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    Re: Equinox
    From: Jim Thompson
    Date: 2004 Mar 22, 21:24 -0400
    So is this right then?  This is a draft of my own wording, where I try to phrase this in less technical English for us CN newbies:
     
    In dry astronomical terms, an equinox occurs when the ecliptic intersects the celestial equator.  In lay terms, as we learned in elementary school, an equinox happens when the sun crosses the equator.  But there is more to this than meets the eye.  First recall that declination is the north/south distance of a celestial body above or below the celestial equator, and that the celestial equator extends out into space from the earth's equator.  Second, consider that the "ecliptic" is the plane of the mean sun's orbit around the earth, not the apparent or real sun.  So the two equinoxes occur each year when the mean sun crosses the equator, not when the apparent (real) sun crosses over. 
     
    Looking at this another way, the spring and autumn equinoxes occur when the declination of the mean sun is zero.  During an equinox the mean sun crosses north or south of the celestial equator, but the apparent sun often crosses the equator a little before or after the mean sun.  Since the word "ecliptic" refers to the mean sun, then the real (apparent) sun's declination is not often zero during equinox, as one might think, rather it is usually a few arc-seconds different from the point in space and time where the mean sun crosses the equator.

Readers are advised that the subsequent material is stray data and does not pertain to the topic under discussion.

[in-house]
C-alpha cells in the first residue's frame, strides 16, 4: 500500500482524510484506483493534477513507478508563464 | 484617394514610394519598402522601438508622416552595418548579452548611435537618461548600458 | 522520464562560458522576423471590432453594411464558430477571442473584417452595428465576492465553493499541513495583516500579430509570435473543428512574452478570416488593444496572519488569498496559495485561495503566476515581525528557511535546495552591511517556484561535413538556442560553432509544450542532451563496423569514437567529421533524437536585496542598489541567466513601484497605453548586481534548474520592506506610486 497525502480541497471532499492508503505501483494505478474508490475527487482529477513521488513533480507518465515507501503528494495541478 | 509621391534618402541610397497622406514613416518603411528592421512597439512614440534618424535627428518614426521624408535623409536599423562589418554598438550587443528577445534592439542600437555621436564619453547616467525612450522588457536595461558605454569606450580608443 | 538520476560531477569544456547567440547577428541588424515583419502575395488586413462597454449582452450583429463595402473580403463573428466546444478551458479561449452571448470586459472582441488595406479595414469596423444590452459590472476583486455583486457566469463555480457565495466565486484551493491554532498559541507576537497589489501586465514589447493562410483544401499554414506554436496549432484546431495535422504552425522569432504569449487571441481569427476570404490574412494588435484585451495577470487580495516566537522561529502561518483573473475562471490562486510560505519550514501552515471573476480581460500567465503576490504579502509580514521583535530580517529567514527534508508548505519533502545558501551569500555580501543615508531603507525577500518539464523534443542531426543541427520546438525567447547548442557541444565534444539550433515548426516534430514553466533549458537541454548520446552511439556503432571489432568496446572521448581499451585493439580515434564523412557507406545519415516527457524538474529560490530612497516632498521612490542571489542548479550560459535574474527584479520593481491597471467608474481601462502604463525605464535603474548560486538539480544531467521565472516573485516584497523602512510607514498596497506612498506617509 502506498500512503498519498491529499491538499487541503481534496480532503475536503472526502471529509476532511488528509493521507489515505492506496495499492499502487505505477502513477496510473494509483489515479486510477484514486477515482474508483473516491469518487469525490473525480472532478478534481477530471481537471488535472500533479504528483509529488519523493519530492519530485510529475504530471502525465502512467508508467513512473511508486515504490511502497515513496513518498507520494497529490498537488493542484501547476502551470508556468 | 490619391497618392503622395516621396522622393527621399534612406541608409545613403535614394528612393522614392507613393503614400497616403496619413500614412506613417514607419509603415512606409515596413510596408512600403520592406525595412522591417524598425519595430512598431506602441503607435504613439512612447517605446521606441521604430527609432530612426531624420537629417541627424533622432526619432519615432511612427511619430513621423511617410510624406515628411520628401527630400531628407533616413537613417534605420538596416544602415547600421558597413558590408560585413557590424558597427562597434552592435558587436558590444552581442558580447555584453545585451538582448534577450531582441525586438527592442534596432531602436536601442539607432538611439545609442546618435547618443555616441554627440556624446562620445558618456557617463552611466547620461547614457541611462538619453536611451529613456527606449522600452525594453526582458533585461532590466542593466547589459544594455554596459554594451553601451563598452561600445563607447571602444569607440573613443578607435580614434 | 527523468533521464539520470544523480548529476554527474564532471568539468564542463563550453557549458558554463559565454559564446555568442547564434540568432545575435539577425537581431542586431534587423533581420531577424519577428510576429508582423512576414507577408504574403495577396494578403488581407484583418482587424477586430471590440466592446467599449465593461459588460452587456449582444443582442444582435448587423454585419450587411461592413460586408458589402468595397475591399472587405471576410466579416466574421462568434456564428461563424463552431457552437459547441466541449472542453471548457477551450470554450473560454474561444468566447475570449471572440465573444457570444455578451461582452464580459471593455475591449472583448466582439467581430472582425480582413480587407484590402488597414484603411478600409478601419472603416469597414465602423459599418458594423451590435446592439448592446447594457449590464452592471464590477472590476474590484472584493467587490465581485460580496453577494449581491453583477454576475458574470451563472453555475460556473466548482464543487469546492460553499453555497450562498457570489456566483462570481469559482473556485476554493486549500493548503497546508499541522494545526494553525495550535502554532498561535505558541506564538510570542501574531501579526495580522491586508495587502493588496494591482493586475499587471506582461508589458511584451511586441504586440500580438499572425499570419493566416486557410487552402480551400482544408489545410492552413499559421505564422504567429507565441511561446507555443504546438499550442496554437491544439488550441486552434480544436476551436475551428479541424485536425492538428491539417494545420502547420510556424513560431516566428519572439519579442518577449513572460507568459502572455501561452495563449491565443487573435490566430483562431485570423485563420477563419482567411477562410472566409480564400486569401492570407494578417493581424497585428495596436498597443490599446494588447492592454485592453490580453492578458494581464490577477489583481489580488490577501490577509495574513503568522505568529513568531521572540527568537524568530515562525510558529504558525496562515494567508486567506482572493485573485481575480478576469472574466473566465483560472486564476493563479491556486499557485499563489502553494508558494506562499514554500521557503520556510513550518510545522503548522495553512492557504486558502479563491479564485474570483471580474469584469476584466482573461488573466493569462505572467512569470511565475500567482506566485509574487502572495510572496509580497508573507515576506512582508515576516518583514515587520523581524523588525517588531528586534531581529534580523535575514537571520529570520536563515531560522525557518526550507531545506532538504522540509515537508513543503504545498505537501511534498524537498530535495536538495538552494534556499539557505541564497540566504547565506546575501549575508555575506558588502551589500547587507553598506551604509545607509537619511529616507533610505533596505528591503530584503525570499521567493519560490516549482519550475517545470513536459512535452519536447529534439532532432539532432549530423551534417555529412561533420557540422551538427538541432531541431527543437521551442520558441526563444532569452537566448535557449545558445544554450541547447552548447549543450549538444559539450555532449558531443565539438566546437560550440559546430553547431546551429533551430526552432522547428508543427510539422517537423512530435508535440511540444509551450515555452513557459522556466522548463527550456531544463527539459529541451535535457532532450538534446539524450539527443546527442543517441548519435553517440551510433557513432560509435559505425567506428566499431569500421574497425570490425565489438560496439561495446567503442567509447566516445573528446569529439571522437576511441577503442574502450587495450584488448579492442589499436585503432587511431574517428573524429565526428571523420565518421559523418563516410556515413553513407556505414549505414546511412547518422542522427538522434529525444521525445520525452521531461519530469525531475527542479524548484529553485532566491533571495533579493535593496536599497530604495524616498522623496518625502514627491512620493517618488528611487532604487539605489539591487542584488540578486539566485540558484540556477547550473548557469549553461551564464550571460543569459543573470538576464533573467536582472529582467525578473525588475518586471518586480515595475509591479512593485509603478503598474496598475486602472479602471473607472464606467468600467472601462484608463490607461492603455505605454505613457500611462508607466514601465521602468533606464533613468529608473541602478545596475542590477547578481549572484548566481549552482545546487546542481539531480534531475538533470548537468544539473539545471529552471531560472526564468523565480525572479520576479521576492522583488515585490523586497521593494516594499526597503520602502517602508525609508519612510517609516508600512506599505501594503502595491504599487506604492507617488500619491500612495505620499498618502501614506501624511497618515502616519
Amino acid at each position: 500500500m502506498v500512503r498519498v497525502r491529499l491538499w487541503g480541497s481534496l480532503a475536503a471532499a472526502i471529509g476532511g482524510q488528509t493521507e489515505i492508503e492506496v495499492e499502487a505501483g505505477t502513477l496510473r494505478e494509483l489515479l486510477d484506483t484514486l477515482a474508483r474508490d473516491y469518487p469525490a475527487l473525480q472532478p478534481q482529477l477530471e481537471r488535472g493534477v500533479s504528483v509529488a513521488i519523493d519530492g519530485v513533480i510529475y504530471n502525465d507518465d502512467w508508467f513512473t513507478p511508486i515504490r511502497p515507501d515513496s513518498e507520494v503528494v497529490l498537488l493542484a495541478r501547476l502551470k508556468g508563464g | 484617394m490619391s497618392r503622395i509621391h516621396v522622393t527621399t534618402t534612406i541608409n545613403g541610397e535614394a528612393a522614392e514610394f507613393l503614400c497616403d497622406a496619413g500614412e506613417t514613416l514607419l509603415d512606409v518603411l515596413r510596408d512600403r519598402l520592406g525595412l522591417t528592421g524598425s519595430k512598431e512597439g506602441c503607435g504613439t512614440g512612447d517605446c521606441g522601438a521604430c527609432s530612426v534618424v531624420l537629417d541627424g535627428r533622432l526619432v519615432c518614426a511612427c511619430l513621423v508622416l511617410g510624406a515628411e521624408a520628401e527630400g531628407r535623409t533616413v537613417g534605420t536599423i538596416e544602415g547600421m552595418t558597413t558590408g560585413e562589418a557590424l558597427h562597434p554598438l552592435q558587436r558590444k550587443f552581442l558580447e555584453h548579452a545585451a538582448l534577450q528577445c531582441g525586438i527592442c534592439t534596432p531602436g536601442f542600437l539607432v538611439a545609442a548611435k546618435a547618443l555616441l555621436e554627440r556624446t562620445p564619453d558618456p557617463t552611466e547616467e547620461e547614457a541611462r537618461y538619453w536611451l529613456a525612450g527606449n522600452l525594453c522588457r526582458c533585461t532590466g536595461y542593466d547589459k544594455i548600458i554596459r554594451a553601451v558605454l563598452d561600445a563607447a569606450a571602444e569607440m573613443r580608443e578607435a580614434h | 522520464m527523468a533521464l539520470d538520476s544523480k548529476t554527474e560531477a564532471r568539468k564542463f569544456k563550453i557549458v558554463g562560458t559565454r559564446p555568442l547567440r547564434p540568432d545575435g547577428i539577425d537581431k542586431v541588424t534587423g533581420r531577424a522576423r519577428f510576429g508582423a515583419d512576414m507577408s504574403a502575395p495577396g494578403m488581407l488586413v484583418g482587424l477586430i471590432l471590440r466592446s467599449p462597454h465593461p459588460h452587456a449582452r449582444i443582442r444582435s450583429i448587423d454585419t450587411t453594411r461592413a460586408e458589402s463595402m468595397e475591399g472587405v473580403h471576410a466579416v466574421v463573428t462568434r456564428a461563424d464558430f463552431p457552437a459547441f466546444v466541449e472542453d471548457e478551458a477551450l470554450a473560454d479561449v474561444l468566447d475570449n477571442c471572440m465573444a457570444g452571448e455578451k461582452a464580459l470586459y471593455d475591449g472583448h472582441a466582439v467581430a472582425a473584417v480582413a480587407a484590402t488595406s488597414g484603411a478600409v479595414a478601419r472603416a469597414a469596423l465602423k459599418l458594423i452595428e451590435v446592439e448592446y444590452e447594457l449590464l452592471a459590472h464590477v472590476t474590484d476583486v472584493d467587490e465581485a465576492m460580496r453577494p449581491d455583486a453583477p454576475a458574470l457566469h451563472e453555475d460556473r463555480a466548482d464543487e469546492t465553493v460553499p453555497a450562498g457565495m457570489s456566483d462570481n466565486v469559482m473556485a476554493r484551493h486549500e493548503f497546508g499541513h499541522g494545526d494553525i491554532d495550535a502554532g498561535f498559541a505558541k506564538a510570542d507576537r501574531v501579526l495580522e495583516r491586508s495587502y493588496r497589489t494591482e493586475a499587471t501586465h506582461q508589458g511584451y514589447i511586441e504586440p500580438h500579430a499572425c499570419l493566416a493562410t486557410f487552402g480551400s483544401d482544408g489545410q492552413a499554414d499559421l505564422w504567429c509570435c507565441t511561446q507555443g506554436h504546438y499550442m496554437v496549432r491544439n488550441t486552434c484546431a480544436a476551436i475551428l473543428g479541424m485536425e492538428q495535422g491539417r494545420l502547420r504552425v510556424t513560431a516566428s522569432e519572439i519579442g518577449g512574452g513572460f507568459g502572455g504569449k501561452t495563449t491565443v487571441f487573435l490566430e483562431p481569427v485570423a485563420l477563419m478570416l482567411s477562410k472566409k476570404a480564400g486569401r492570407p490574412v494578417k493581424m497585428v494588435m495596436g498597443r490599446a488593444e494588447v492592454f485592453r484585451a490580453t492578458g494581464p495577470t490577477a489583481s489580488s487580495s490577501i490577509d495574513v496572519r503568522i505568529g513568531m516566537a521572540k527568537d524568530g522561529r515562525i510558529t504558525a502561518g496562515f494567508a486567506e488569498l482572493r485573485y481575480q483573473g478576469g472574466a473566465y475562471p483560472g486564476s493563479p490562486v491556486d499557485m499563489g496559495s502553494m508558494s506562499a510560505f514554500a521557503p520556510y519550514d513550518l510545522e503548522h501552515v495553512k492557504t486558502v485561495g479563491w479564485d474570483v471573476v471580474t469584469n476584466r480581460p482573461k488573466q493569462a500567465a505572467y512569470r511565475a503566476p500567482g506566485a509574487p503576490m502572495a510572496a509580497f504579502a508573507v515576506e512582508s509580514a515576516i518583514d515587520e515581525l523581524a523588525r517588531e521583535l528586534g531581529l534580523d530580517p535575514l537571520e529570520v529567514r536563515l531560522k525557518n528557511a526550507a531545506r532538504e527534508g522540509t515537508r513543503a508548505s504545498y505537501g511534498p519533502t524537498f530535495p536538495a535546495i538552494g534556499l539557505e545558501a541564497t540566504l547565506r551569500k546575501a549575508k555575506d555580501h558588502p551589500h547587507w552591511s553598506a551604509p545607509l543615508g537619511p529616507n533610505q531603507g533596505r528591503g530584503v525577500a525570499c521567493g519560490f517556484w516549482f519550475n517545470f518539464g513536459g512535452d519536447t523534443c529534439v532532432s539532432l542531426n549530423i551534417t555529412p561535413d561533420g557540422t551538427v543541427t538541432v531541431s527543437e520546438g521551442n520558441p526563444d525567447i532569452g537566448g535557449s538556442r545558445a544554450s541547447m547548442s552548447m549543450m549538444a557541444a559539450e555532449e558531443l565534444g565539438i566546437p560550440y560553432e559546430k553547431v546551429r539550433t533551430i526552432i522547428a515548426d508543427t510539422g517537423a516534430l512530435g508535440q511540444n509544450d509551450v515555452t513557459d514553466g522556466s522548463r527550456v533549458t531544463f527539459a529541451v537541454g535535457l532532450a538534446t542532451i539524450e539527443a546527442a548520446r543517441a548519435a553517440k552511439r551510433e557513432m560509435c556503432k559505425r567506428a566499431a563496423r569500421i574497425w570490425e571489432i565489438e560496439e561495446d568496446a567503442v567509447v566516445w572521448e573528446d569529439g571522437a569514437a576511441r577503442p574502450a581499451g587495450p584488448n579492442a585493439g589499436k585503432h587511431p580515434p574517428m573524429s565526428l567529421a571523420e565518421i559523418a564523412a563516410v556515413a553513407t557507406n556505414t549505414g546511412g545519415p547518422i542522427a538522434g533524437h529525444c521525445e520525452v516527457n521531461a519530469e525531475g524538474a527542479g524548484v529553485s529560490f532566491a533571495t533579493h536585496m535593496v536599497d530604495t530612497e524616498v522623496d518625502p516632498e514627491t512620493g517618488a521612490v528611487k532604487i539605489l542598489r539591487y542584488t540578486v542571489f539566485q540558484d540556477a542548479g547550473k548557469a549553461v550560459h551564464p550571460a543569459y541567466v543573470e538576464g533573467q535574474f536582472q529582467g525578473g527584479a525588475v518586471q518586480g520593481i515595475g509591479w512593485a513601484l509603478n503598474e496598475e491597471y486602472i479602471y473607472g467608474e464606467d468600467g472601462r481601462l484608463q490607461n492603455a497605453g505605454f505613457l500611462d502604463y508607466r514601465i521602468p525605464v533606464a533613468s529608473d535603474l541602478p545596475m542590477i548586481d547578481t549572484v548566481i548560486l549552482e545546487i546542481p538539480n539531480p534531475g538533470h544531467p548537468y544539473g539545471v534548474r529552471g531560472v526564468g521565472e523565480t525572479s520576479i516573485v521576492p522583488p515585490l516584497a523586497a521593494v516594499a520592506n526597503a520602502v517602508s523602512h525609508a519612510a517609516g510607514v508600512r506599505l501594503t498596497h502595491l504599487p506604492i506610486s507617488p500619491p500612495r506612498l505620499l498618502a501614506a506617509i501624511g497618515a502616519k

This difference in time between the biannual equatorial crossings of the mean and apparent suns is analgous to the Equation of Time, which is the name for the length of time that the mean sun follows or precedes the apparent sun throughout the solar day.  For example the Equation of Time expresses the difference in time between the meridian passages of the mean and apparent suns as they cross over your longitude each day at noon.  The Equation of Time can be as long as 16 minutes, but the magnitude of the difference in equatorial crossings between the mean and apparent suns is only a second or two.

    Jim Thompson
    jim2{at}jimthompson.net
    www.jimthompson.net
    Outgoing mail scanned by Norton Antivirus
    -----------------------------------------

    -----Original Message-----
    From: Navigation Mailing List [mailto:NAVIGATION-L{at}LISTSERV.WEBKAHUNA.COM]On Behalf Of Michael Dorl
    Sent: Monday, March 22, 2004 12:34 PM
    To: NAVIGATION-L{at}LISTSERV.WEBKAHUNA.COM
    Subject: Equinox

    Hate to beat a dead horse but it's just such details as this that lead to a better understanding.

    Mr Prinz points out that the equinox occurs when Ecliptic longitude is zero, not when the declination
    is zero.  That definition agrees with the AA (Astronomical Almanac).

    The AA defines
    Equinox - either of two points on the celestial sphere at which the ecliptic intersects the celestial equator;
    also the time at which the Sun passes through either of these intersection points; ie., when the apparent
    longitude of the SUN is 0D or 180D.
    Ecliptic - the mean plane of the Earth's orbit around the Sun.
    Celestial equator - the plane perpendicular to the Celestial ephemeris pole.
    Celestial Ephemeris Pole - the reference pole for nutation and polar motion. ... This pole has no
    nearly-diurnal  (daily) nutation with respect to space fixed or earth fixed coordinate systems.
    Declination - referenced to celestial equator
    So why does the Sun have some non-zero declination at the equinox?  It seems to me that this must be
    because of the difference between the ecliptic (mean plane of the earth's orbit) and the apparent position
    (instantaneous position as viewed from earth) of the Sun.

    Is this it?

    If so, the angle between the ecliptic and the plane of the apparent Sun must be the declination of the Sun
    at the equinox. Is there a name for this?  I make this to be -0.34 arc seconds for this equinox.
       
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